The leading platform model for the cloud is known as “Software-as-a-Service,” and its benefits are best explained by finance technology writer, Bill Winterberg:
“[It] has been the most significant innovation to help financial advisors deliver superior service to clients. [Its] offerings in portfolio management, performance reporting, server backup, and document management allow advisors to outsource much of the infrastructure management and technical support, allowing advisors to focus on what they do best; serve clients.”
The Cloud and behavioral economics
Consider two major theories of network effects, boiled down to the context of our “cloud”:
- Metcalfe’s law – A network is only as valuable as the number of its connected users.
- Moore’s law – Digital devices improve at exponential rates, making technology accessible to more people at higher supply levels and lower prices.
Put together, we can assume that 1) as more and more financial services consumers adopt mobile technologies, the more valuable the cloud will become to the finance industry, and 2) the development and increased supply of cheaper devices will mean more consumers, increasingly downwards on the economic spectrum, will have access to financial advising and planning services.
These network effects are already in play. According to a recent market research survey, a third of affluent investors use their smartphone to access their financial services; just below 30 percent use a tablet. Tablet usage has more than doubled among these investors this year; of which, 85 percent are iPad users. On the brokerage side, a number of leading firms such as Schwab, Fidelity and Merrill Edge are “providing new account visualizations…and strong transaction capabilities.”
More importantly, a majority of CFOs at U.S. companies agree about cloud computing’s mounting importance and increasing impact on the bottom-line. According to a new survey of senior finance executives by CFO Research, over three-quarters determined that a strategy for the cloud will significantly affect their company’s success through 2013 and early-2014. In addition to cloud computing’s impacts on productivity and client service, the cloud’s back-end provides the host company a big-picture view of their business; one not lost in mountains of excel spreadsheets, and hills of performance reviews.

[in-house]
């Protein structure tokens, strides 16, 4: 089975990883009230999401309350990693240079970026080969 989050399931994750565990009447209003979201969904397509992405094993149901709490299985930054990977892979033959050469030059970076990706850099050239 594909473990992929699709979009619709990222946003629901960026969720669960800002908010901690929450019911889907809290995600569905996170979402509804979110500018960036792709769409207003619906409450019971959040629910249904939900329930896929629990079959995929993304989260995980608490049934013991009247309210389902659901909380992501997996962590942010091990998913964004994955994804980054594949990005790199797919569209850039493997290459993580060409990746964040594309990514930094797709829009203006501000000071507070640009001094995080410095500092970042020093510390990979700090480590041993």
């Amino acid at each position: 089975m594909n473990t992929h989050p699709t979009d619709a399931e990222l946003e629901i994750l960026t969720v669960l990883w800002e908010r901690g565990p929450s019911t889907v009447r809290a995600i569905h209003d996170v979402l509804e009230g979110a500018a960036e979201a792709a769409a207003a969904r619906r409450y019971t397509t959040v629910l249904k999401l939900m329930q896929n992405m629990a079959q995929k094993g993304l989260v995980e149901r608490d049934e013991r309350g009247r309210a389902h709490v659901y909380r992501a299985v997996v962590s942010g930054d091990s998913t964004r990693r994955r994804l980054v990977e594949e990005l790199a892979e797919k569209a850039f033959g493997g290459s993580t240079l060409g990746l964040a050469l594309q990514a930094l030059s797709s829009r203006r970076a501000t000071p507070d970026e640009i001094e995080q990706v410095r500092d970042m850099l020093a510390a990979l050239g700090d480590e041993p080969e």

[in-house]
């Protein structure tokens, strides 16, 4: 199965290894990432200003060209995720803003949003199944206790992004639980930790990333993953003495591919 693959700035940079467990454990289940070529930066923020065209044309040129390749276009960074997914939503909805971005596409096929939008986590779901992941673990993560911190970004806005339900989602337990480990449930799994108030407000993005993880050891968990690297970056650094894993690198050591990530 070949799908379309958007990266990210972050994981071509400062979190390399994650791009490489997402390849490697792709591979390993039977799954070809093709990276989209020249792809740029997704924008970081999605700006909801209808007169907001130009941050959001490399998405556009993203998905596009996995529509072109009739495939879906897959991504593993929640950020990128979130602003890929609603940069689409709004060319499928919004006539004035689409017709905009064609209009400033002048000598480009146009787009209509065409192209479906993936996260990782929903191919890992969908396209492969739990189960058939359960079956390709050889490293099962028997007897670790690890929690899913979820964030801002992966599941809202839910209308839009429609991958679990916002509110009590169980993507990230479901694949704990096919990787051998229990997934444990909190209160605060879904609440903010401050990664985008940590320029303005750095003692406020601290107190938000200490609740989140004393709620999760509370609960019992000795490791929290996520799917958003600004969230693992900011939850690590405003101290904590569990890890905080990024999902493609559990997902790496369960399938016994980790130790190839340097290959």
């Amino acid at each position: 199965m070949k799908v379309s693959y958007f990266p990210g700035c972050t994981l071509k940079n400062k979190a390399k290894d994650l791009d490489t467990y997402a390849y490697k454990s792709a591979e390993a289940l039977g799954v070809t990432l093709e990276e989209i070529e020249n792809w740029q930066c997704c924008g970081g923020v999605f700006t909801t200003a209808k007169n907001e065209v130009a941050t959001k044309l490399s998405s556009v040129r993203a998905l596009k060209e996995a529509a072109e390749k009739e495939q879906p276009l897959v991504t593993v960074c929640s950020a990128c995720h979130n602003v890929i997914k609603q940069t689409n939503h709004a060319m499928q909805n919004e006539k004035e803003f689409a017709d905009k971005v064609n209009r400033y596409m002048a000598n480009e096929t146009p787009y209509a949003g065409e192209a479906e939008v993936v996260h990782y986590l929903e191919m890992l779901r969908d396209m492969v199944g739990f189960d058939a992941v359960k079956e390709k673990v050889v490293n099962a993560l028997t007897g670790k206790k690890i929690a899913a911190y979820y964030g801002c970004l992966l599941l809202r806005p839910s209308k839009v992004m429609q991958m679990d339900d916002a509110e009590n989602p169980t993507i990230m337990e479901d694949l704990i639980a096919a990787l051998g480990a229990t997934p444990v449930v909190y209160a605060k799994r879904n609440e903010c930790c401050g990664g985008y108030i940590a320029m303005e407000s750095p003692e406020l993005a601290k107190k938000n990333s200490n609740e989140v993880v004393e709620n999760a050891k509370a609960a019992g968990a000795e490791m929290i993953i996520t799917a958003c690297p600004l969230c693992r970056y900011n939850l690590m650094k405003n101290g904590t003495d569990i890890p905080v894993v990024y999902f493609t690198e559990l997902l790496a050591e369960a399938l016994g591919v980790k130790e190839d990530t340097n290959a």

What is the takeaway? Firms should prepare for the influx of new consumers and develop value on the cloud, a presence on its digital exporters, and a rapport with tomorrow’s centers-of-influence.
Taking off the rose-colored glasses
As the free-market economist Milton Friedman once popularized, you can’t get something for nothing.
It costs money and resources to save money and resources:
- To save on technology costs, companies have to search for and work with vendors, train IT staff and advisors, and upgrade network resources for cloud.
- To make information readily accessible, companies must first make sure client data is secure and cloud information transfers comply with privacy standards.
- To save on paper costs and enhance client consultations, companies must assume risk for performance issues, termination costs, data backups, and lost productivity.
Of course, we cannot forget compliance and security concerns. Regulatory requirements issued by FINRA and the SEC should be considered in the type of information stored, transferred to or processed by the cloud. If possible, companies should pursue a third-party audit of their standards and safeguards.
In the coming months, we’ll continue to write about the intersection of the financial services industry and the digital-technological sectors. As a main business concern of every organization that deals with money, the evolving tools and best practices for tomorrow’s financial advisor or planner will inescapably be both a main strategy and a possible barometer of financial health and potential.